I cant speak for all parents but I would love to believe we all want our kids to be successful. So when I found this article I just had to share; here are four little steps Neuroscience states highly successful kids are taught by their parents.

1. Write down an extremely specific goal.

Say your child wants to get better grades in math.  "Do better in math" sounds great, but what does it mean in real-world terms? Nothing; it's just a wish.

"Get an A in calculus this semester" is a specific, measurable, objective goal. Not only does she know what she wants to accomplish, setting a goal that way also allows her to create a process more or less guaranteed to get her there.

An example for adults: "Grow our revenue" sounds great, but is also meaningless. "Land five new $5,000 customers a month," on the other hand, allows you to figure out exactly who you're looking for.

And what you need to do to land them.

2. Work backwards to create action commitments.

Now that your kid has set her long-term goal, help her work backwards to create a process designed to achieve that goal.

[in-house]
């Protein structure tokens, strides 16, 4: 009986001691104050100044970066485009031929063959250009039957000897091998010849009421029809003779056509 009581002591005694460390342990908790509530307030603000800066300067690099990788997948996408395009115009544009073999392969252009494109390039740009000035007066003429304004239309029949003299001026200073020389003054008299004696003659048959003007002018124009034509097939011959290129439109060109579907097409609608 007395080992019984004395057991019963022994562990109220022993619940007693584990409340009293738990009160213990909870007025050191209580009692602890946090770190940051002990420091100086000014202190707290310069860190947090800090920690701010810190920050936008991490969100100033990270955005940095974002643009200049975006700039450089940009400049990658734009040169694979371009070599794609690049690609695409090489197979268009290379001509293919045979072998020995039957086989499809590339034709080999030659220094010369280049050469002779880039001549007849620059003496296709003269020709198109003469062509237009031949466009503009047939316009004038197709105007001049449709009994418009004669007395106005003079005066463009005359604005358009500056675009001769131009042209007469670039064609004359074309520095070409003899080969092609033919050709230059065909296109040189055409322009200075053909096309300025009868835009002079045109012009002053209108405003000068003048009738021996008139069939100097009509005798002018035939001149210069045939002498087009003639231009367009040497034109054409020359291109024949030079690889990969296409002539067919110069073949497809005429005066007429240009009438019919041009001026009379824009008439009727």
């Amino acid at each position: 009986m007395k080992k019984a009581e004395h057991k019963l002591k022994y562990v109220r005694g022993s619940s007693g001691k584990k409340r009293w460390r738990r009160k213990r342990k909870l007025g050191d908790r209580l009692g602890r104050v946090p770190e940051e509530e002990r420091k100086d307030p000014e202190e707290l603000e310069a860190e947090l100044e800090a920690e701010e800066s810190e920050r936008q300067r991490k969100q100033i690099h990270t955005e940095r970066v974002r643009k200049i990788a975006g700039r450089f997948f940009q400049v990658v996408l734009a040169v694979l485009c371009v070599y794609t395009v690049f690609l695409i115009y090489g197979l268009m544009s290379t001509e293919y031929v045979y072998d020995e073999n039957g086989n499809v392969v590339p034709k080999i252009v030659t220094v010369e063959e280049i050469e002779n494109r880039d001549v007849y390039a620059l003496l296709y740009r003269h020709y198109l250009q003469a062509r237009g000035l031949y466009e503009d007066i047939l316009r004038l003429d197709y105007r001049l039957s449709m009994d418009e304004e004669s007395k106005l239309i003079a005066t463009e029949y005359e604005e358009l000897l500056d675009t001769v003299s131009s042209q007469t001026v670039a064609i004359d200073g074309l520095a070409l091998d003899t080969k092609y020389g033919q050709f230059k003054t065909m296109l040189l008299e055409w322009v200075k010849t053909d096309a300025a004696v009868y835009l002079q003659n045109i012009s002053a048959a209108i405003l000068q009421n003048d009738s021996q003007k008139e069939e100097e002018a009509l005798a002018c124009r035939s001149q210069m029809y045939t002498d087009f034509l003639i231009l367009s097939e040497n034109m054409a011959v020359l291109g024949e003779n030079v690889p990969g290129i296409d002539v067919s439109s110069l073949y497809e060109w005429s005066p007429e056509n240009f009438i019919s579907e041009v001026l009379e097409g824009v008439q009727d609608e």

Break it down into concrete steps. She can set up homework and study schedules, create a plan to tap into online resources, set up weekly tutoring sessions... and then all she has to do is follow her plan.

Then make sure each step includes a timeline -- because the plan needs to be a commitment, not just a plan.

3. Share the goal and action commitments with the right friend.

Sure, she could share her goal and plans with anyone. But as science shows, "The important thing is that you need to care [my italics] about the opinion of who you are telling."

So make sure she shares her goal with someone she admires. Someone she doesn't want to think less of her. Someone she would hate to have to tell, "I haven't actually started." Or, "I didn't get very far." Or, "I gave up." Maybe that's a friend. Or a teacher. Or a relative. Whoever it is, ensure it creates an aspirational form of peer pressure--that by accomplishing her goal, the person she respects will respect her more.

But don't let her stop there.

4. Send weekly progress reports.

Have her list the commitments she achieved that week. And the commitments she didn't achieve that week--and what she will do to make sure she does achieve them in the future.

Accountability buddies work best when they can help hold you to specific tasks, specific steps, and specific actions. That way, you'll focus more on the day-to-day and less on the big picture.

Which is exactly what your child--and you--need, because every great accomplishment is the result of dozens, or even hundreds, of small accomplishments.


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